4. Turkey bones make excellent tools

Bird bones are famously hollow, which makes them useful for a variety of things. Throughout the ancient U.S. Southwest, turkey bones were worked into awls, tubes, beads, flutes, whistles, and more. Elsewhere in North America, turkey leg bones were worked into tattooing implements.

The modern version of a wishbone game—taking that turkey bone by the pinkies and making a wish until it snaps—is a great reminder of the continued functional use of the animal’s remains after death.

A faint black painting of a turkey is shown on a fragment of a white ceramic bowl against a black background.

Turkey iconography frequently appears in ancient Southwestern rock art and ceramics, including this bowl from Pueblo del Encierro in New Mexico.

Patrick Cruz/Collections of the U.S. Army Corps of Engineers at the Museum of Indian Arts and Culture/Laboratory of Anthropology

5. Turkeys feature in art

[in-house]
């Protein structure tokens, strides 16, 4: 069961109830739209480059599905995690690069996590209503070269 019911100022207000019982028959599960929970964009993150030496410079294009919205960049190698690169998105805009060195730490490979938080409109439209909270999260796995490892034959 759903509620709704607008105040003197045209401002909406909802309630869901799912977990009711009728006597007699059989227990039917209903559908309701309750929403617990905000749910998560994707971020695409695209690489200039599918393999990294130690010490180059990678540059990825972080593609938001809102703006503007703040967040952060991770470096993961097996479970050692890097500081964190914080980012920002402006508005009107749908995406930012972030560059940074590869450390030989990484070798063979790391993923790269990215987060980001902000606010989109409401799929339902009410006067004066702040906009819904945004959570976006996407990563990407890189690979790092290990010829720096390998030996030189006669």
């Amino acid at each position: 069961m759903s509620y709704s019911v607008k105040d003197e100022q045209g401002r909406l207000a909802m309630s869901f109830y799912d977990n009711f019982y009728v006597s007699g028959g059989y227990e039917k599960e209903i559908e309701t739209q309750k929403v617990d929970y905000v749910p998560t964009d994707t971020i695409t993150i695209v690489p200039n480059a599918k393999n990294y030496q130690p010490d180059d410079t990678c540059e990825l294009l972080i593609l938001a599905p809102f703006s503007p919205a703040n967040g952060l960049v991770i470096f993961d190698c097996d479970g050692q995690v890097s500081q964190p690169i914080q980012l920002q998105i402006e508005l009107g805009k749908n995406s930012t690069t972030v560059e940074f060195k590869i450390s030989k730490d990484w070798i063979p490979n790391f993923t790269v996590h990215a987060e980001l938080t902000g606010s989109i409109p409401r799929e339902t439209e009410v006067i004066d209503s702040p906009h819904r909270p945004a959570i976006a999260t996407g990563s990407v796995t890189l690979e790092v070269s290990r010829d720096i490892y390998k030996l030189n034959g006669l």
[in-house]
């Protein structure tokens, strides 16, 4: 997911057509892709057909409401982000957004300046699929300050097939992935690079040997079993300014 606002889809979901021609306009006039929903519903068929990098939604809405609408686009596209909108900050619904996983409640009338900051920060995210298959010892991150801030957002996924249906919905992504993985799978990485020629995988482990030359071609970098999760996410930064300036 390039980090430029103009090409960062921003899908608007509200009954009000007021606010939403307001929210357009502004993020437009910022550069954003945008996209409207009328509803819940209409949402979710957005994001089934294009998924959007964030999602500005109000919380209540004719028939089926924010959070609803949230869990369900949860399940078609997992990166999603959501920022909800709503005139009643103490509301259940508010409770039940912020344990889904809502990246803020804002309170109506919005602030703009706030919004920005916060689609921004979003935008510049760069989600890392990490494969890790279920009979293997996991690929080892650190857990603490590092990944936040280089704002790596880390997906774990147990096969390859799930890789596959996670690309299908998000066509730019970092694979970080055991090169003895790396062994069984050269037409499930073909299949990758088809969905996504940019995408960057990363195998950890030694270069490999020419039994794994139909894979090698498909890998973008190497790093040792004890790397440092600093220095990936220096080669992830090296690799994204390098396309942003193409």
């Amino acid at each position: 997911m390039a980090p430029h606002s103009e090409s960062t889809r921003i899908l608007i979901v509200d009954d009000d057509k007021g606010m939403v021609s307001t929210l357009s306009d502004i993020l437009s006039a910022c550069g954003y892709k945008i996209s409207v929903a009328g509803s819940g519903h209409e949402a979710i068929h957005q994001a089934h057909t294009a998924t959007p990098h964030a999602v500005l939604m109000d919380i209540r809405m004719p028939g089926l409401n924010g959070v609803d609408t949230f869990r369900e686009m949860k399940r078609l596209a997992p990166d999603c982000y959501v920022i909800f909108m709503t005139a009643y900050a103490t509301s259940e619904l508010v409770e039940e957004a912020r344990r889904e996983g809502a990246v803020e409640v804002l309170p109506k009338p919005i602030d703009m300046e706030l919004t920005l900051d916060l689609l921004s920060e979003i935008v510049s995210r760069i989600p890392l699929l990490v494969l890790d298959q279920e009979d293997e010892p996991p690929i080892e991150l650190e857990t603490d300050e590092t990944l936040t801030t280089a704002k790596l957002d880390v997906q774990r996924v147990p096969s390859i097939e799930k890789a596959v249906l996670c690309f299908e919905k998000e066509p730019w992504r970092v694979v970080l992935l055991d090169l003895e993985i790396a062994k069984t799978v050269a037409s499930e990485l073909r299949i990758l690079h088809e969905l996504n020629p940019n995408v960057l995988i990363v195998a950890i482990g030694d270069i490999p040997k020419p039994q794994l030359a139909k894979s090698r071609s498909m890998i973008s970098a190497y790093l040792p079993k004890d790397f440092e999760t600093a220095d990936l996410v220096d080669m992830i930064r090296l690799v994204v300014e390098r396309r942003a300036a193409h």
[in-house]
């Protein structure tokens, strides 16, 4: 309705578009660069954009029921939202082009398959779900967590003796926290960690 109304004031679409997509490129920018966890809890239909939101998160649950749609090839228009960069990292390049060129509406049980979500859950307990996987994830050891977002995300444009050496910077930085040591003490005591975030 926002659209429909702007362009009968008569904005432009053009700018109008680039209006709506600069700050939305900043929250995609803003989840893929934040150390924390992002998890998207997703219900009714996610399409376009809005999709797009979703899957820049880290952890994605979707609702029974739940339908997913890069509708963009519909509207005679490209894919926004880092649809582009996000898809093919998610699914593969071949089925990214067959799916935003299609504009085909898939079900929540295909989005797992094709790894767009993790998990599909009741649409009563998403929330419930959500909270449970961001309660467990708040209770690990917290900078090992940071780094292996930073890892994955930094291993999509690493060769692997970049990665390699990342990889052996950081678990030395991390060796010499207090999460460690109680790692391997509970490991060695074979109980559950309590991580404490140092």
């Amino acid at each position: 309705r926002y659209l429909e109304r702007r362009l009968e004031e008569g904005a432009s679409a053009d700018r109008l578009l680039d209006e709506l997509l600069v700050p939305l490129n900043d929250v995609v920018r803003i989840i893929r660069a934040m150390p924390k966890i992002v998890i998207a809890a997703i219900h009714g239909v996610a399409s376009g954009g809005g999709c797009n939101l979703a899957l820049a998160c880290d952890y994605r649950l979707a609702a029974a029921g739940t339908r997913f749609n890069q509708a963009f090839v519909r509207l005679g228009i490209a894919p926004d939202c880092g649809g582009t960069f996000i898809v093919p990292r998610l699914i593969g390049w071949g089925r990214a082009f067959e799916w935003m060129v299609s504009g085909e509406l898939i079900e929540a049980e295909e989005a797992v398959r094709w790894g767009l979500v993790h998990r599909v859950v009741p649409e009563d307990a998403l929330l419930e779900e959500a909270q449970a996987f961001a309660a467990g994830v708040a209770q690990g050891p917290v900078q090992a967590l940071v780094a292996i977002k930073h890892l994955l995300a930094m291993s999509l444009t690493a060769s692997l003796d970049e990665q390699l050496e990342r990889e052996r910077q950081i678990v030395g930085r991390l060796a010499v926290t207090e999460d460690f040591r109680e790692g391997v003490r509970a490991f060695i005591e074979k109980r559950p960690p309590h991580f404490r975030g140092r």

Whether on ceramics, on rock art, in stories, or in song, turkey iconography and representation is an important aspect of the long-running relationship with these birds throughout the ancient U.S. Southwest. Numerous forms of turkeys, and other birds, appear in artwork throughout this region, with variations in style, size, color, and more. Turkey tracks are one special type of stylistic turkey design that appears frequently on rock art and ceramics.

What anthropologists and archaeologists recognize from the ancient U.S. Southwest is that Indigenous domestication, husbandry, and management of turkeys speaks to a long-term relationship that includes both physical (consumption) and non-physical (representational) elements. It’s a human-turkey relationship that was, and still is, transcendent above simple practicalities.

Cyler Conrad is an anthropologist and archaeologist who studies human-animal and human-environmental relationships in mainland Southeast Asia, California, New Mexico, and the Galapagos. He received his Ph.D. from the University of New Mexico (UNM) and is currently an adjunct assistant professor of archaeology at UNM. Conrad is the author of several articles, book chapters, opinion essays, and blogs that focus on aspects of animals, subsistence, and environments in the archaeological record. He has received funding from the National Science Foundation, the National Geographic Society, and the project of Empowering Network for International Thai Studies, among others. Follow him on Twitter @cylerconrad.